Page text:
But they also have the option to contact buyers who they know would like your house.

Similarly, they can tell their fellow agents to see if there’s already a good match.

In this way, houses can sell without ever being formally listed on any database, and that’s actually something that happens a lot.

Which Is Better? (Pros and Cons)

As you can see, there are some crossover points between real estate agent listing services and online aggregators.

The major realtor tool is basically its own aggregator.

But, there are also clear differences, and those differences are paramount.

So, which is better?

That’s hard to say with any universal finality.

They have separate pros and cons.

The online aggregators have a lot more total data, but the agents usually have better and more up-to-date local data.

If you absolutely had to choose one, the agent is probably a more complete resource, but you don’t actually have to make that choice.

You can use both, whether you are buying or selling property.

Online Aggregator Pros

What makes aggregators great?

Actually, it’s a lot of things.

For starters, aggregators are processing considerably more data than your average real estate agent.

Even with their specialized resources, the public-based aggregators like Zillow are finding and processing absolutely insane amounts of data.

That makes aggregators the better tool for comparing markets.

If you’re looking to invest somewhere where you don’t live, or if you’re looking to move, the aggregators are very useful.

The other major advantage of the aggregators is that they are universally accessible. You don’t need special credentials to use them. You can just hop on and look for listings or compare prices.

Online Aggregator Cons

There are drawbacks to relying solely on aggregators.

One major problem is that they are not well localized.

That means that they are likely to be less accurate in pricing an individual home in a neighborhood.

The average home price across a state or large region is probably good on most aggregators, but the individual price of any one home is less reliable.

There’s also the problem that a lot of houses do sell without ever hitting a formal list.

The aggregators miss all of them.

Granted, they eventually see the county filing and include the pricing information in their calculations, but if you’re trying to buy a house, you won’t see anything for sale that doesn’t have a listing.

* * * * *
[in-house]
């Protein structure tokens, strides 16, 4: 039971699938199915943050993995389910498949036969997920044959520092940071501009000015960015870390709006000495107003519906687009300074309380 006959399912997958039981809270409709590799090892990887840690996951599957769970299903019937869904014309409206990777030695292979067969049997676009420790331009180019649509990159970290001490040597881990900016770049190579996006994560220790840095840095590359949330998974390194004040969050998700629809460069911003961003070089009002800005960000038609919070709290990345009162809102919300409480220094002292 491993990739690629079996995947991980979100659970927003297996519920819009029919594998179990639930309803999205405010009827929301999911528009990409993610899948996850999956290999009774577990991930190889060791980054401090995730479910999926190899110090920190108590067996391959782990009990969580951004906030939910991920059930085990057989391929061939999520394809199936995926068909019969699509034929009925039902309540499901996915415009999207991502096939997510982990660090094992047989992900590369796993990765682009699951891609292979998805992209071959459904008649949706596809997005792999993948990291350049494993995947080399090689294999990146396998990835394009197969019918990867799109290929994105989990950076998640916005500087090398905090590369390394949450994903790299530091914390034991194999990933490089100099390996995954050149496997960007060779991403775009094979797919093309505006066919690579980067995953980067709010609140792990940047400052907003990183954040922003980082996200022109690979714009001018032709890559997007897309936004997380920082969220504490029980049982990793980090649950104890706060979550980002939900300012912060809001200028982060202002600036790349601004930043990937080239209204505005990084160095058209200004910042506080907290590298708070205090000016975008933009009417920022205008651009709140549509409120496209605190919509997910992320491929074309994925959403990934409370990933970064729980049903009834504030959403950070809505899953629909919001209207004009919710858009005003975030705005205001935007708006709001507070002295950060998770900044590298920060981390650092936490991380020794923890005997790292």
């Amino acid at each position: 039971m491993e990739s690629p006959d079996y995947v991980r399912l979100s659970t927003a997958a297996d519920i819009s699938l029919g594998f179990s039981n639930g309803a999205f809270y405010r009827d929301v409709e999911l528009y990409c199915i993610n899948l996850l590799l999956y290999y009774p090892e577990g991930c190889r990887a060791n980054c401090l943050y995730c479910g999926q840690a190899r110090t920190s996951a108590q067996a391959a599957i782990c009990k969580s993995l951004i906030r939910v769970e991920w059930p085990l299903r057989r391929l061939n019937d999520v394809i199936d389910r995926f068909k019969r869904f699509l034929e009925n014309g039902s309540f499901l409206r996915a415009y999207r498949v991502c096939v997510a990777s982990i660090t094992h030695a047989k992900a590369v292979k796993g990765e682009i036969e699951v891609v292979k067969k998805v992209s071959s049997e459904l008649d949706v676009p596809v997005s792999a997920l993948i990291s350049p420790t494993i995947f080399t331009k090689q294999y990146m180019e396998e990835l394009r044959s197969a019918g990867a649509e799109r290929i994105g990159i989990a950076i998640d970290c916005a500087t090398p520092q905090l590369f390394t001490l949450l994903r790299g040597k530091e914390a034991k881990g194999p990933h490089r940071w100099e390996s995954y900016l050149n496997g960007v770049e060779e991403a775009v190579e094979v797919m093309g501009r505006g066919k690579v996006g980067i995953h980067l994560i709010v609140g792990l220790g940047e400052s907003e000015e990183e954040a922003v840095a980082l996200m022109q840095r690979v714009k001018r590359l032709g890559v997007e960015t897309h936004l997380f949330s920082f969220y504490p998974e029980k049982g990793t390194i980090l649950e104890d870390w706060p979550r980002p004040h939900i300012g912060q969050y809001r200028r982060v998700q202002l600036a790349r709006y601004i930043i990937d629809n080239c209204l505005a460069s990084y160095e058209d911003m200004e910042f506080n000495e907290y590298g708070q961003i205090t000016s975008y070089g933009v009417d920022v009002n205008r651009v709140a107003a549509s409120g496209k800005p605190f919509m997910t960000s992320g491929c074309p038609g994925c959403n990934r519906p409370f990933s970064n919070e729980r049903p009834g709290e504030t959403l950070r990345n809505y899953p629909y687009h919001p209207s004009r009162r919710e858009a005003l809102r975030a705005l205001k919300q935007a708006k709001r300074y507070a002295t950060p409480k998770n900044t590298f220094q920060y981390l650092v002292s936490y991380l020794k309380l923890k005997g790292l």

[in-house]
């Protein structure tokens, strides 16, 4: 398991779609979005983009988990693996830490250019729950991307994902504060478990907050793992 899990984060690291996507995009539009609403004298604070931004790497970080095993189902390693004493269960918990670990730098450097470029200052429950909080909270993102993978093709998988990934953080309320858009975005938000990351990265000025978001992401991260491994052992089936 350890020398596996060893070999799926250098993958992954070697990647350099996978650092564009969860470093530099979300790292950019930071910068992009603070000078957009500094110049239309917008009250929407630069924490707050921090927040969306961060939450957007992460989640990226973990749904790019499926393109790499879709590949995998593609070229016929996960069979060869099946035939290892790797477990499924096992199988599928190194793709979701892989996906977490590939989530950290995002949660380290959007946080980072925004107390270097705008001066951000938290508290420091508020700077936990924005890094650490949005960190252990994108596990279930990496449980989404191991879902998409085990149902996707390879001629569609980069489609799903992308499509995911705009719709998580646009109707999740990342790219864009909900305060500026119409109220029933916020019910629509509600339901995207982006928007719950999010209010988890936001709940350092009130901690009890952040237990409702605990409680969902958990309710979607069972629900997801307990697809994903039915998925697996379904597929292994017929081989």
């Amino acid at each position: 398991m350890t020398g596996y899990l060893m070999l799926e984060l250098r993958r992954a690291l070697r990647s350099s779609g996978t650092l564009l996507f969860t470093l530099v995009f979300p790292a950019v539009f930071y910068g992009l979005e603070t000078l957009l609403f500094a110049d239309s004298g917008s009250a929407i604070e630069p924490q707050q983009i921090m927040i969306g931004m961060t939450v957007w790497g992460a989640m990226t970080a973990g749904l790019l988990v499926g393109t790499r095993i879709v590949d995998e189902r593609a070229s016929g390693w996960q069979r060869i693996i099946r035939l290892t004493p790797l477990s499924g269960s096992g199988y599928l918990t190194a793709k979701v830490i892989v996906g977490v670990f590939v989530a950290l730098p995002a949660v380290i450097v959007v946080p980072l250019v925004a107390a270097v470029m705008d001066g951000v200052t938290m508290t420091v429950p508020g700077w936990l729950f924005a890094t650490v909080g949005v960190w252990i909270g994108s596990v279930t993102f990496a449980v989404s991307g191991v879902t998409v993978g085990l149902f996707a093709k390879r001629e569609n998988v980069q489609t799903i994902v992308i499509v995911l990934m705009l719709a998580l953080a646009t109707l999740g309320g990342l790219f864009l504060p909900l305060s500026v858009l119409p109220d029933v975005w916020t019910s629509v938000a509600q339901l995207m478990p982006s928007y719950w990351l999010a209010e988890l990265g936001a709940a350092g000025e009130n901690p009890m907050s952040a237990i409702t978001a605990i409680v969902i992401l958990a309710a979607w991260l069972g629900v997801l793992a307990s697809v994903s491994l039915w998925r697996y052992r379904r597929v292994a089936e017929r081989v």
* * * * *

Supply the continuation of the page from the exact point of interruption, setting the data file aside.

Lastly, aggregators are often less up-to-date.

Competitive housing markets move very quickly, and aggregators like Zillow have shown that they can’t keep up with the very hottest housing markets.

Instead, they tend to shine when properties aren’t moving quite so quickly.

Realtor Pros

When you’re selling or buying a house, real estate agents have a lot to offer.

First on the list is the personal touch.

Your agent will talk to you.

They’ll look at your house directly and take the time to understand what your goals are.

They will provide customized advice and insights to help you buy or sell a home.

That’s their primary goal.

There’s also this thing I keep bringing up about houses that sell without listing.

Real estate agents often know about these sales. In fact, they regularly facilitate them.

If you want access to that part of the real estate market, you need an agent.

Realtors also have connections.

Whether a house is listed or not, realtors know a lot of buyers and sellers.

They also know other agents, and those connections can help match you with a strong candidate to buy or sell a house.

Realtor Cons

Are there any drawbacks to hiring a real estate agent?

Yes.

Here’s the number one reason why people shy away from hiring a realtor.

They take a commission.

In fact, they take a big commission.

There is variability, but on average, a real estate agent will take around a 5% commission for a home sale.

Keep in mind that buyers and sellers both get their own agent.

So, that adds up to two separate commissions that factor into the equation.

When you consider how much money changes hands in a home sale, this is not trivial.

The other major limit with a realtor is that it’s a person.

As much as they might have connections or access to information and tools, a single human being cannot match the computational prowess of an aggregator like Zillow.

That means that agents are often working with less total knowledge, and it can impact how effective they are.

They might miss things or misunderstand things that can cause you to overpay or undervalue a house.

Ultimately, it’s why it’s perfectly reasonable to have a real estate agent and also check the aggregators.

More information is rarely a bad thing in this business.